Missoula Measures - Violent Crime
- Related data
- Brief background
- Rape and aggravated assaults
- Missoula County Victim Assistance Program
- Related Measures
- Related websites
Why this topic?
The crime rate is a leading concern when people think about quality of life in a community. Can we leave our doors unlocked? Are the children safe walking to school? Public perception of crime rates is not always accurate. Crime makes compelling news stories, which can build community fear that is simply not justified by actual data.
Violent crime includes homicide (willful, non-negligent killing), rape (forcibly, and of a female only, including both sexual assaults and attempts by force), aggravated assault (attack with intent to inflict severe bodily injury), and any robbery involving force or threat of force. Many social and personal factors tie into any violent crime, most notably abuse of alcohol and other drugs.
Another way of looking at this topic is that being safe, within and outside one's home, is a basic need: those who aren't safe, from infants to older adults, often experience significant short and long term problems and challenges compared to those who are.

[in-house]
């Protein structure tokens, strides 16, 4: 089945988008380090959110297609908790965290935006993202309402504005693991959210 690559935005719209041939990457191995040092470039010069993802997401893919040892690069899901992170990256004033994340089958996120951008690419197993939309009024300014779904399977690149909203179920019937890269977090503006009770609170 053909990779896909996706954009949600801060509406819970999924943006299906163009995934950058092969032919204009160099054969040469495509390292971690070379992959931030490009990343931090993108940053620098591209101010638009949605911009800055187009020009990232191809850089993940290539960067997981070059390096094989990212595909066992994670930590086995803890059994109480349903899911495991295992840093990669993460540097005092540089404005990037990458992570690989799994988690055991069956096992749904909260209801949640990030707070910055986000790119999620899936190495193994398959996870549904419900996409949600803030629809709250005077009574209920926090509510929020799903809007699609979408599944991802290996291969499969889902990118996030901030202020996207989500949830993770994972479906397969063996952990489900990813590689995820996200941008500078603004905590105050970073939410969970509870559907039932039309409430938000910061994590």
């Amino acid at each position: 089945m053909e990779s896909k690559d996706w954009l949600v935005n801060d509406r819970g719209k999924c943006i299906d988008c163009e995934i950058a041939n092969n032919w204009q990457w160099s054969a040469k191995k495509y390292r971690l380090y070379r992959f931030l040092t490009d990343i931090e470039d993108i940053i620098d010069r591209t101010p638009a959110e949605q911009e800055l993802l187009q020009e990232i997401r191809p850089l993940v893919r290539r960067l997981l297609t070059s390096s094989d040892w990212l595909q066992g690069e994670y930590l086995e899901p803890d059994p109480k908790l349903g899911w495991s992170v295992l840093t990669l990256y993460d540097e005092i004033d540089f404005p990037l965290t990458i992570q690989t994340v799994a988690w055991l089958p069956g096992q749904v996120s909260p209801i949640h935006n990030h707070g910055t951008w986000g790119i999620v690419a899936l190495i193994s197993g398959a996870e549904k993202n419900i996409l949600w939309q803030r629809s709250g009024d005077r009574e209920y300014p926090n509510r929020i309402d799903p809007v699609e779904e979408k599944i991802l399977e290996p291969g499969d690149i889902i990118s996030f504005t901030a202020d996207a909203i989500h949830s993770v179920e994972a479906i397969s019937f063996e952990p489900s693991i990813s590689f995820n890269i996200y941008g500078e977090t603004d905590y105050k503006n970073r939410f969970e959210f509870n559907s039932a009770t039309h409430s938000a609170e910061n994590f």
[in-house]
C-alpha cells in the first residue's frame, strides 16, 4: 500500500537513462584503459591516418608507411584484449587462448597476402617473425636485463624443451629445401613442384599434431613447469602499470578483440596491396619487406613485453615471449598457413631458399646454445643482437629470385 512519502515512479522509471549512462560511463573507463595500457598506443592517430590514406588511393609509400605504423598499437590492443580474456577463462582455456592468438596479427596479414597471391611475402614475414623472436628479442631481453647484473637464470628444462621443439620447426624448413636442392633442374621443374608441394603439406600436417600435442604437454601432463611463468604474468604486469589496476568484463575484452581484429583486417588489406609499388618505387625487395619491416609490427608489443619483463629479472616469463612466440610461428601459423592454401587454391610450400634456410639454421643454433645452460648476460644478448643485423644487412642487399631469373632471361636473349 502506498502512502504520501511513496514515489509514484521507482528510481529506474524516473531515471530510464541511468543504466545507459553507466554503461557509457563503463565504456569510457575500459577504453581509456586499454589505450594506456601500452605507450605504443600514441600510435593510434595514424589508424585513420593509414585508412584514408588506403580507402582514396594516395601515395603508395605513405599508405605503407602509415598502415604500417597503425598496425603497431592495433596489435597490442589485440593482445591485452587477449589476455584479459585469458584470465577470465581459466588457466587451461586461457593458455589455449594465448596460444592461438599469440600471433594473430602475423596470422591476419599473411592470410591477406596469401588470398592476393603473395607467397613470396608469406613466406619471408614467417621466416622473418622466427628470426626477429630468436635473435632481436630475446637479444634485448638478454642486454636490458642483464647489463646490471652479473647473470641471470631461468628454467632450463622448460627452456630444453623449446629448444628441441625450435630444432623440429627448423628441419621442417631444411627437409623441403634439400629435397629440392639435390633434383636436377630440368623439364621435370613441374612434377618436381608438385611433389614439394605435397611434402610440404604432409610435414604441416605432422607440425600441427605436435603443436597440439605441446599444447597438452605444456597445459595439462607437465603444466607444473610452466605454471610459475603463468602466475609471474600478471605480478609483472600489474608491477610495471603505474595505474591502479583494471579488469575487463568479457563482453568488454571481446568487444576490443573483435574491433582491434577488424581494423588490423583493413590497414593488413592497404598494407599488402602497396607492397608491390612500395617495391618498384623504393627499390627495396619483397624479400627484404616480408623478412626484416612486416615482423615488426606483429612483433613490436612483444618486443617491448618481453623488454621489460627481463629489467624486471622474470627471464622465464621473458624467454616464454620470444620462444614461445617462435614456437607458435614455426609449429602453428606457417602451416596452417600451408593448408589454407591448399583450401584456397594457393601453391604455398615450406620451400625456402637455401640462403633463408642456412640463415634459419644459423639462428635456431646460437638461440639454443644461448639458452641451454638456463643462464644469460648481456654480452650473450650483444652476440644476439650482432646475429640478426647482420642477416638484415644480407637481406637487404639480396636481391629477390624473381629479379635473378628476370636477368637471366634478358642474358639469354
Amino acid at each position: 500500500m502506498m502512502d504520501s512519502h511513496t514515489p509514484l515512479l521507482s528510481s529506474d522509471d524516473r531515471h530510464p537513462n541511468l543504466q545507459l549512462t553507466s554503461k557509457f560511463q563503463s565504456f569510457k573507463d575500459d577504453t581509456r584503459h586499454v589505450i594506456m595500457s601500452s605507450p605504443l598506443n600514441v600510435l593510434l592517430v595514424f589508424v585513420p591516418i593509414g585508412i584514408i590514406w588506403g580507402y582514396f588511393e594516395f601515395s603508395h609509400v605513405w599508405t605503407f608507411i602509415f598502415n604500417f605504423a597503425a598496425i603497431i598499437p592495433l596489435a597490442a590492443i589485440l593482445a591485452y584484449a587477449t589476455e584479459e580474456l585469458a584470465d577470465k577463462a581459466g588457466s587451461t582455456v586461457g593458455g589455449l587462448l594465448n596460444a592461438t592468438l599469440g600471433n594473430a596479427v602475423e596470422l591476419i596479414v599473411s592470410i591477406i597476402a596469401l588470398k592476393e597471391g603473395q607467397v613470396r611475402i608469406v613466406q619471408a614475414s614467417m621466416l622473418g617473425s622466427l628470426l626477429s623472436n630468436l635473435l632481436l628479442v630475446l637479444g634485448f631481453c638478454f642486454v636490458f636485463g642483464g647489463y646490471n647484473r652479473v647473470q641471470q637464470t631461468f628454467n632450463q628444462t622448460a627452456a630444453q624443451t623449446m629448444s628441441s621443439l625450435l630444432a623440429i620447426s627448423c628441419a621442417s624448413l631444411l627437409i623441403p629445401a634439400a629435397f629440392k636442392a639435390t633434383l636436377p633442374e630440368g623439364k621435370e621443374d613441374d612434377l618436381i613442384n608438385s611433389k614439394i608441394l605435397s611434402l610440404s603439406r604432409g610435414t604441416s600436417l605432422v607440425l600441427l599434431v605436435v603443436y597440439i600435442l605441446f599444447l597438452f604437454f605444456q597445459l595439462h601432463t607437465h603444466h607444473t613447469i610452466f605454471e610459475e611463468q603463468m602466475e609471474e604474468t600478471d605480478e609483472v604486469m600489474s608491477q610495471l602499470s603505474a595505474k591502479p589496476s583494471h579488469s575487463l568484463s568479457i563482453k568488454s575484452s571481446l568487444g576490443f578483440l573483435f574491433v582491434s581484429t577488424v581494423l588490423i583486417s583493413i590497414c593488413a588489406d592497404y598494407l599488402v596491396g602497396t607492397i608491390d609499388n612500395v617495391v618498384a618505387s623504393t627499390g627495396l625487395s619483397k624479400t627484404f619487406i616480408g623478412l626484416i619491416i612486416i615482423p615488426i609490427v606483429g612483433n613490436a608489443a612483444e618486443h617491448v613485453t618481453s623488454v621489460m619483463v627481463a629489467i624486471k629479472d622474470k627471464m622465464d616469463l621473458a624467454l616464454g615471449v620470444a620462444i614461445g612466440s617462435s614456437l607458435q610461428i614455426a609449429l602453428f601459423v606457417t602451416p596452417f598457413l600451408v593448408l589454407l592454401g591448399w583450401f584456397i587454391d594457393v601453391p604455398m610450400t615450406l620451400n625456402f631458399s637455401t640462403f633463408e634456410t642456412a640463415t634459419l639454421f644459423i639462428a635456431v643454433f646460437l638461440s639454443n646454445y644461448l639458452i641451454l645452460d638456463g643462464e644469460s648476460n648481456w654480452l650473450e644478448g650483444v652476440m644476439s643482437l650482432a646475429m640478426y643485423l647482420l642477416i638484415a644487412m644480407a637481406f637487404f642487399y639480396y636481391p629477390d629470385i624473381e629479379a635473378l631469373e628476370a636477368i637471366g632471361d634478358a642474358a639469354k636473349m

How are we doing?
The number of violent crimes in Missoula County has increased over the past few years. In 1998, our violent crime rate (265/100,000 people) was worse than the state as a whole (224/100,000) and second highest of the larger Montana counties (Crime In Montana, 1998). Still our numbers are less than half of the national rate of 566/100,000. It is worth remembering, however, that many rapes go unreported.
Anytime we use crime statistics as indicators, we are measuring both the number of crimes reported and the emphasis local law enforcement places on that particular type of crime. Many social and environmental factors influence the type and volume of crimes reported, including the community’s density, size, and demographics, the strength of law enforcement agencies, and public and judicial attitudes toward laws and their enforcement. Comparison with state rates depend on the quality of reporting which still varies from community to community.
* Crime rates are based on populations as estimated by each reporting jurisdiction. If a jurisdiction does not report its crimes in a given year, the local population is omitted from that year’s comprehensive statistics.